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Technical Paper

Contact Pressure Distribution for Flow of Metal through Drawbeads

To aid in understanding die wear when stamping AHSS, a study to characterize the contact pressure distribution in drawbeads during stamping had been undertaken. As direct measurement of contact pressure for a drawbead is not feasible during metal flow, a combination of experimental and Finite Element (FE) simulation techniques were used to determine the contact pressure distributions and the maximum contact pressure for a number of different conditions. Testing was conducted using the Drawbead Simulator (DBS) for two different bead configurations. The materials in this investigation were 0.7mm and 0.8mm EG BH210 and EG DP500. Static Implicit FE analyses were conducted with ABAQUS Standard using 2D plane strain continuum elements. A combined hardening model in conjunction with strain rate effects was used to describe material behavior as it flows through the drawbeads.
Technical Paper

Sheared Edge Characterization of Steel Products used for Closure Panel Applications

Application of Advanced High Strength Steels (AHSS) to closure and structural parts in the automotive industry is increasing in future models. In addition to weight reduction, the other primary motivation to consider these products is the improvement of structural performance that is needed to meet future stringent safety standards. AHSS products have a combination of unique microstructures and mechanical behavior. It is important to develop basic knowledge and understanding of all the manufacturing aspects of forming these products, so that robust forming processes can be engineered to successfully form parts in a production environment. The edge condition obtained after post-draw operations such as trimming has a significant influence on processes such as stretch flanging. A study to investigate the influence of punching clearance on the edge characteristics of various AHSS products has been initiated at Mittal Steel R&D.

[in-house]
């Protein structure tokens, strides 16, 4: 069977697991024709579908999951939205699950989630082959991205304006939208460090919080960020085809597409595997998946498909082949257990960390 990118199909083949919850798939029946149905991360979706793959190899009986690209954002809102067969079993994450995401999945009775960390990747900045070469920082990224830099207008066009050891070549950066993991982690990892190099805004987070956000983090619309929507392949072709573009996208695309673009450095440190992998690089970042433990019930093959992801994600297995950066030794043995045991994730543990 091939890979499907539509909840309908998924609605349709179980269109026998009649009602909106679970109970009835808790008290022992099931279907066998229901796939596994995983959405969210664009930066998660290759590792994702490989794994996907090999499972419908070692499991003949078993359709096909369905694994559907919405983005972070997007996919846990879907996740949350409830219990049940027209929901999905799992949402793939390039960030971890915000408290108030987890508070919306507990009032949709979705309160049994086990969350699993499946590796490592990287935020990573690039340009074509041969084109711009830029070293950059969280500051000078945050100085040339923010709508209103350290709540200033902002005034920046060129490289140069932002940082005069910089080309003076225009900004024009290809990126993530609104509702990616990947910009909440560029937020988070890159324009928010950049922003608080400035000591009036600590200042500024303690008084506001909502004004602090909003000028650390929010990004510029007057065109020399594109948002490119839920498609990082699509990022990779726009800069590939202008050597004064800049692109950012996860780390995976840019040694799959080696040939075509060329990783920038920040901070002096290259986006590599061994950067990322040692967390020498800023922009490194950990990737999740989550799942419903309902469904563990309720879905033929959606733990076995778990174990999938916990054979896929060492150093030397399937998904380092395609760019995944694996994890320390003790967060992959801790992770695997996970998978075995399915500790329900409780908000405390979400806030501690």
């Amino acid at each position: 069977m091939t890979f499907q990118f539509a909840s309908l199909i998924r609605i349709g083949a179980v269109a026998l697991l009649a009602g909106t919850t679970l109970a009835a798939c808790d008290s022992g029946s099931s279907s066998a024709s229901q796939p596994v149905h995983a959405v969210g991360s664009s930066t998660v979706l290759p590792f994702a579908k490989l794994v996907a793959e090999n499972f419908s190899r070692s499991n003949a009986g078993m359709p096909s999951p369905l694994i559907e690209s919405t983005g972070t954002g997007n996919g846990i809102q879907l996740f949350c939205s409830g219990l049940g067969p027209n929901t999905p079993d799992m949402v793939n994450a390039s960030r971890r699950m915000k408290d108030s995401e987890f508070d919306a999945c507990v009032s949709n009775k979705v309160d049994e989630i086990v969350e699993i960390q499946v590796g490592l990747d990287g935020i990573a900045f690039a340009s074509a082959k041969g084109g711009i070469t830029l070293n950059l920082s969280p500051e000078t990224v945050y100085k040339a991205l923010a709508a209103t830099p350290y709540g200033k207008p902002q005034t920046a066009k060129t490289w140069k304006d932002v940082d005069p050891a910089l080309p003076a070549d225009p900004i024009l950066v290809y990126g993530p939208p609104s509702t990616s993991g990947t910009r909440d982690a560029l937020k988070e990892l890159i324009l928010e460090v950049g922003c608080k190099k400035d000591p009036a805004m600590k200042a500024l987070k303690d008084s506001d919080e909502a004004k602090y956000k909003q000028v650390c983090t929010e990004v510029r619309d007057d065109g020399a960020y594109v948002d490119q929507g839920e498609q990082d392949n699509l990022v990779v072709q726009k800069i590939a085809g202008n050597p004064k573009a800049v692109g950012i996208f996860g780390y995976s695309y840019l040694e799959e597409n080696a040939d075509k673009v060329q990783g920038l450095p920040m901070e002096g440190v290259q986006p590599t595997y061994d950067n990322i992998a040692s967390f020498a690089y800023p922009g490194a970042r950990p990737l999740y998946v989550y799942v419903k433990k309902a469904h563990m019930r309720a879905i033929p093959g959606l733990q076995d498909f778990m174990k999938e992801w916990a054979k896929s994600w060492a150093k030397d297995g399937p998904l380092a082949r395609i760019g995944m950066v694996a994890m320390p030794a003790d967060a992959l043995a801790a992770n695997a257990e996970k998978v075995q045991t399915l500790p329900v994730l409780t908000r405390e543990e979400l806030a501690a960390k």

Technical Paper

Stretch Bendability of Advanced High Strength Steels

Bending under tension is an important deformation mode during stamping and has been observed to limit achievable ductility for high strength steels. This paper presents experimental results from Angular Stretch Bend (ASB) testing, which has been used to characterize bending under tension behavior for several conventional, advanced high strength steels and ultra-high strength steels. Steels that were studied include Bake Hardenable steels, High Strength Low Alloy (HSLA) steels, Dual Phase (DP) steels, Transformation Induced Plasticity (TRIP) steels, and tempered martensitic steels. Failure heights were determined under sample lockout conditions for different punch radii. By comparing absolute formability measured by the failure height, the results can be used to provide material formability ranking for different R/t ratios. In addition, strain distributions were analyzed to provide bending under tension forming limits for the different steel grades.
Technical Paper

Characterization of Press Formability of Advanced High Strength Steels Using Laboratory Tests

To further the application of Advanced High Strength Steels (AHSS) in automotive body and structural parts, a good knowledge and experience base must be developed regarding the press formability of these materials. As a first step towards accomplishing this goal, the American Iron and Steel Institute, in collaboration with the United States Department of Energy, jointly funded under the Technology Roadmap Program, a study by Ispat Inland Research Laboratories to characterize the formability of AHSS using simulative laboratory tests. Splitting limits under different conditions and springback behavior of several grades of conventional high strength steels (HSS) such as bake-hardenable and HSLA steels, advanced high strength steels (AHSS) such as dual-phase and TRIP steels, and ultra-high strength steels (UHSS) such as recovery-annealed and tempered martensitic steels were characterized.
Technical Paper

Material and Design Factors Influencing the Quasi-Static Dent Resistance of Steel Body Panels